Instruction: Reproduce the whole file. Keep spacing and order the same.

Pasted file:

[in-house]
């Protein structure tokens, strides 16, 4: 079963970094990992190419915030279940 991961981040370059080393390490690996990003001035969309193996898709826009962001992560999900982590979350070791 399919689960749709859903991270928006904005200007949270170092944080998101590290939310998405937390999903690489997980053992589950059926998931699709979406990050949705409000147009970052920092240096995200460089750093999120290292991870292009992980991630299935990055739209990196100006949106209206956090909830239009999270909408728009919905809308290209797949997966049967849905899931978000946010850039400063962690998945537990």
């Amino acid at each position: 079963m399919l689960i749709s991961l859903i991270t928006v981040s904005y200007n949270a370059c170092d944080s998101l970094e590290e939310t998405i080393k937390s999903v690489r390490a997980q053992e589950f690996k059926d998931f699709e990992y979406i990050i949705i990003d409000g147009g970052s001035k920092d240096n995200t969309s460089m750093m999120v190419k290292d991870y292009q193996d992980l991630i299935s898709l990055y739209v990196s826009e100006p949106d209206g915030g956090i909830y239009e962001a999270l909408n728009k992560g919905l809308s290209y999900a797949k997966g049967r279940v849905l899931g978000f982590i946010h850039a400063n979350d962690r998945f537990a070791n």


[in-house]
């Protein structure tokens, strides 16, 4: 079963970094990992190419915030279940 991961981040370059080393390490690996990003001035969309193996898709826009962001992560999900982590979350070791 399919689960749709859903991270928006904005200007949270170092944080998101590290939310998405937390999903690489997980053992589950059926998931699709979406990050949705409000147009970052920092240096995200460089750093999120290292991870292009992980991630299935990055739209990196100006949106209206956090909830239009999270909408728009919905809308290209797949997966049967849905899931978000946010850039400063962690998945537990």
């Amino acid at each position: 079963m399919l689960i749709s991961l859903i991270t928006v981040s904005y200007n949270a370059c170092d944080s998101l970094e590290e939310t998405i080393k937390s999903v690489r390490a997980q053992e589950f690996k059926d998931f699709e990992y979406i990050i949705i990003d409000g147009g970052s001035k920092d240096n995200t969309s460089m750093m999120v190419k290292d991870y292009q193996d992980l991630i299935s898709l990055y739209v990196s826009e100006p949106d209206g915030g956090i909830y239009e962001a999270l909408n728009k992560g919905l809308s290209y999900a797949k997966g049967r279940v849905l899931g978000f982590i946010h850039a400063n979350d962690r998945f537990a070791n």